Why Yoga Is Good For Back Pain
It encourages strength in the muscles that support the back – the paraspinals, multifidus and transverse abdominis. Paraspinals help you to bend; multifidus stabilises the individual joints in your spine and transverse abdominis in your abdomen helps to provide a ‘girdle’ of strength around your middle that supports your back.
When you move your spine, you need individual joints to move but not too much so that you strain or sprain the surrounding muscles or ligaments. Those joints protect the discs so it is important that they function optimally and that the local muscles are strong enough so that you do not over stretch the joints.
Often when you come to us with back pain, we say to you that you need to exercise or do yoga or pilates or something in order to improve the strength of your back. Not only does yoga help your muscles and way you move but it also helps you to relax and de stress, Being stressed and worried contribute to back pain so learning to breathe and relax are both going to help your recovery.
The Problem with Yoga and Back Pain
Research showed in a study published in the November 2016 Orthopaedic Journal of Sports Medicine that between 2001 and 2014, the rate at which yoga injuries was reported increased eightfold among those age 65 and older. The most common injuries were strains and sprains of the back – just what we are trying to prevent!
How do you know an exercise is safe to do?
All exercise including yoga is a series of physical movements and of course, anything that we do physically can adversely impact joints, ligaments, muscles and discs if your body is not sufficiently prepared to perform that exercise.
The main problem seems to be that people do not follow instructions properly and they adopt or ‘drop into’ a yoga pose too quickly without gradually lengthening into it. Any jerking of your body when you lift or doing fast reps when you don’t really think about your body while you are doing them or running too fast on a treadmill without steadily increasing your pace – all of these can injury to your joints or the surrounding tissues and cause pain.
Exercises need to be done carefully and you need to concentrate on what you are doing. In order to perform any exercise, you need to have a solid foundation to move from – which means activating your core first. You then move arms or legs in a controlled way that slowly lengthens and stretches your body. That way if you feel any part of you is becoming uncomfortable or ‘something is about to give out’, you can stop and change your movement and try the exercise again with better stability.
The big thing is to listen to your body and only hold a position for as long as is comfortable. If you want to do a spinal twist, you must do it slowly – not as fast and as far as possible. Yoga is about lengthening the spine as you twist – something you control all the way so you can stop if it does become uncomfortable – not wait until that discomfort becomes pain, which means you have probably already overloaded it!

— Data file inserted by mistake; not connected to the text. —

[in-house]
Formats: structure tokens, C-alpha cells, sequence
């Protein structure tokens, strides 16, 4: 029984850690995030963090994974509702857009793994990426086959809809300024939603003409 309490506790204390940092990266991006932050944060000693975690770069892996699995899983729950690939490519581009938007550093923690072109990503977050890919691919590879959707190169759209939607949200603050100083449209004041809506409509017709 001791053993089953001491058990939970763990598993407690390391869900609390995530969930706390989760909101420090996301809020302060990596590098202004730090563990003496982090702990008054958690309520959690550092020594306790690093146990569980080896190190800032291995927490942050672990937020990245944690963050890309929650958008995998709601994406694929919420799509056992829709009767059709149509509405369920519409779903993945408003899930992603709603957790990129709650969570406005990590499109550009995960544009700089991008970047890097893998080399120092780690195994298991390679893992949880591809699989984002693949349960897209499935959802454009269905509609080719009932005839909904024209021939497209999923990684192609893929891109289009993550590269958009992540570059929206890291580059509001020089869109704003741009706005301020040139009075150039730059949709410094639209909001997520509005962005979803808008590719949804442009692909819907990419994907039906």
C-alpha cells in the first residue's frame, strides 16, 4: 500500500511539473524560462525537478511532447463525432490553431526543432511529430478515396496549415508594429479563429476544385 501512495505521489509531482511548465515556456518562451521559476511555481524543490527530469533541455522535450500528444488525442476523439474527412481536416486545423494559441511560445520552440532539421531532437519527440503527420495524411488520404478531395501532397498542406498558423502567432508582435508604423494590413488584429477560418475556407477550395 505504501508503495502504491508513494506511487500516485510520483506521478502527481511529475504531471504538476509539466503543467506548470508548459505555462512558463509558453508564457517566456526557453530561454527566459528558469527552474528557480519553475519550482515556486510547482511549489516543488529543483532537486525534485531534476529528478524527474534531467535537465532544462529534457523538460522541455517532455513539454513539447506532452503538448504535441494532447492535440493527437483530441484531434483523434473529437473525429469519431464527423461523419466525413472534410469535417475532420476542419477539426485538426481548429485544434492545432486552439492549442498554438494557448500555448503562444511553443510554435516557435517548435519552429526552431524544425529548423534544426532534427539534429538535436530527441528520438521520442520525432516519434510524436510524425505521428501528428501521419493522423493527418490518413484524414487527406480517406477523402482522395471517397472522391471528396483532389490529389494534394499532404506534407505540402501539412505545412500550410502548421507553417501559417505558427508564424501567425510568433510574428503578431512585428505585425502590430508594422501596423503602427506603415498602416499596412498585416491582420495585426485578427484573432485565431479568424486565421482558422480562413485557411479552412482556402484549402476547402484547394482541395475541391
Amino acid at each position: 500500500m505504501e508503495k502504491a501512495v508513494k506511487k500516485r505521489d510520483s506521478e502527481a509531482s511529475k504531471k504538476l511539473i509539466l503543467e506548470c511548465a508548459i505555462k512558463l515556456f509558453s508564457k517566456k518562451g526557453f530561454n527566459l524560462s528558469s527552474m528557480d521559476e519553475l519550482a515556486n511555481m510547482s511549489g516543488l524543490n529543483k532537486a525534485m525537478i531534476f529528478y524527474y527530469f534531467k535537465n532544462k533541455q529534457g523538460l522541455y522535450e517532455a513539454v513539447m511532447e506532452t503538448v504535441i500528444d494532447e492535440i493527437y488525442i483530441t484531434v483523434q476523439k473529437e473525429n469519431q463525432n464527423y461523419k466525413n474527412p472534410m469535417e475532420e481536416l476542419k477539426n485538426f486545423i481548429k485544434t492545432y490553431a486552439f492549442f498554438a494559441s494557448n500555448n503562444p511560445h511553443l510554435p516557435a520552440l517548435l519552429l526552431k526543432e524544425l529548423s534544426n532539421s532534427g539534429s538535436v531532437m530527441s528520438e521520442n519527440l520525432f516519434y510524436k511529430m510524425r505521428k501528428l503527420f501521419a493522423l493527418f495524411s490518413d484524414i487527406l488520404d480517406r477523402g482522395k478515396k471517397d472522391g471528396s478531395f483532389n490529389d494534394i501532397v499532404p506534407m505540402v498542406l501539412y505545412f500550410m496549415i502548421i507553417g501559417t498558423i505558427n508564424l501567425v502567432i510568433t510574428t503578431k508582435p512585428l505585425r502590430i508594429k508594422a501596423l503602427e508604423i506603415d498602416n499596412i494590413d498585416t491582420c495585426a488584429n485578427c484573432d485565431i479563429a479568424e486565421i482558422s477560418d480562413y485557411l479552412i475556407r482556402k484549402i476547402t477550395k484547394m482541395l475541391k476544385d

Yoga Tips To Avoid Overdoing It
- Do not twist at the same time as you extend your spine – this puts a lot of strain on joints that may already be worn or irritated.
- Support your body if you need it – using exercise balls, or foam rollers or cushions.
- Do not think that touching your toes is going to be OK if you have not done so for years – your muscles all need to be sufficiently supple to allow that much mobility and your joints need to be able to move freely – not restricted by degeneration or injury.
- Stop when something feels ‘wrong’ and either get help with how you are doing it or make sure you are bracing your core properly.
- Move slowly.
- Do not perform forward bends repeatedly if you have a disc injury.
- Be mindful all the time you are doing yoga – don’t think about other things at the same time.
Take Instruction from a Qualified Yoga Teacher
Of course there are lots of self help books out there. If you follow the instructions then you should be safe but there is nothing better than performing yoga with an expert who can watch what you are doing and correct your movements before you make a mistake.
Yoga should never be a competition. Your body and how it feels should be your guide to whether what you are doing is going to be good for you or not. Bending farther than the person next to you should not be something you aim for!
Heather, at Aerodynamic Yoga in Bedford Place, underneath the Avenue Clinic is an excellent teacher of yoga with 27 plus years of experience in the field of health and stress management and 12 years’ experience as a yoga teacher. She is a Registered Senior Yoga Teacher with Yoga Alliance Professionals UK and her experience means that she understands what issues our patients have. Call her for help or advice if you are considering yoga as a way of helping improve your strength, relaxation and flexibility. Heather has a ‘Back STR8 and Recovery and Repair’ class and there are never more than 8 people in her classes at any one time, so she can monitor and assist every student throughout their practice.
Contact Heather at www.aerodynamicyoga.com or call her on 0771 7188845